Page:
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True Detective 1.4 – “Who Goes There”

This review appeared shortly after the initial premiere of True Detective in early 2014 — slight edits have been made since the original posting.

After a two-week hiatus, True Detective roared back last night with one of the most intense episodes of television you’re likely to find. Major developments in the Dora Lange case in 1995 and a twist in the recounting of that case in 2012 were highlights — but an unbroken, heart-in-your-throat tracking shot of the eruption of a street battle brought the HBO series to a whole new level. Spoilers follow for the fourth episode “Who Goes There”.

When we left Cohle and Hart two weeks ago (read the review here), the fourth hour seemed set up for greatness. A gun battle alluded to during the interviews of 2012, along with the arrival of one Reggie Ledoux, promised both action and developments in the Dora Lange case. Both were needed, as the Lange case had been stewing at a low boil for a few weeks and the closest we’d come to an action sequence was a brief tussle between Cohle and Hart in the locker room. And we did indeed receive both — but what we got wasn’t at all what was expected.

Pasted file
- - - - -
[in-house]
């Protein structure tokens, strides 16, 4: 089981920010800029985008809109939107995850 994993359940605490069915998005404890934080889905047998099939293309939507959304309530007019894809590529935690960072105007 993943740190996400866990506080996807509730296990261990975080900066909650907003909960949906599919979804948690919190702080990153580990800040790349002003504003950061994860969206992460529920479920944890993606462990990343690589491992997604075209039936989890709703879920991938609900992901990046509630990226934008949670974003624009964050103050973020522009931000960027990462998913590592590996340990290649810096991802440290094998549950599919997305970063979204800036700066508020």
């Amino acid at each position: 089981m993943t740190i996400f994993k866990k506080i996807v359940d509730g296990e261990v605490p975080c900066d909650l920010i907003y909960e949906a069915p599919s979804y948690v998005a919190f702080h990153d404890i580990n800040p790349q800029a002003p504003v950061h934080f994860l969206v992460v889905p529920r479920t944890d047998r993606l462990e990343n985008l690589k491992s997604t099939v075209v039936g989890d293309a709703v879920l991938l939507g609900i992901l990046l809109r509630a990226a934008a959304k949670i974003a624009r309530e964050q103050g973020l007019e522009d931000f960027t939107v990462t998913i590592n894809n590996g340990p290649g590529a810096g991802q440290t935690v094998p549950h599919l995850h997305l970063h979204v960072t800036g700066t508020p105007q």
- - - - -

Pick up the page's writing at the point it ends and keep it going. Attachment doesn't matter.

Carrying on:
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True Detective 1.3 – “The Locked Room”

This review appeared shortly after the initial premiere of True Detective in early 2014 — slight edits have been made since the original posting.

Horror creeps ever closer in the third hour of True Detective, and Rust Cohle and Martin Hart may not be doing all they can to slow the arrival. After last week’s episode “Seeing Things” revealed more about both characters, the most recent entry in the eight-part season dug still deeper into the good and the bad inside the detectives portrayed by Matthew McConaughey and Woody Harrelson — but mostly the bad. Spoilers follow for the third episode “The Locked Room”.

Not long ago, if you told me the hunky McConaughey and the thick-jawed slacker Harrelson would be in a show together and the latter would be the one involved in a love triangle, I probably wouldn’t have believed you. In a distinct continuation of the character arc presented in the first two episodes, Harrelson’s Hart is far from the family man he pretends to be, and his treatment of the women in his life seems increasingly self-centered. Though he is drunk, the scene where he barges in on his younger lover (Alexandra Daddario) and beats the hell out of the kid she’s with still shows Hart’s penchant for quick violence in much the way Cohle’s sudden flare of brutality with the mechanic in last week’s episode showed a similar capacity. These are men with morals but they are also bad men, inescapably, calling to mind Marlon Brando’s musings as Kurtz near the end of Apocalypse Now, seeking “men who are moral, and at the same time…without feeling…without passion…without judgment…without judgment.”

Continue reading True Detective 1.3 – “The Locked Room”

True Detective 1.2 – “Seeing Things”

This review appeared shortly after the initial premiere of True Detective in early 2014 — slight edits have been made since the original posting.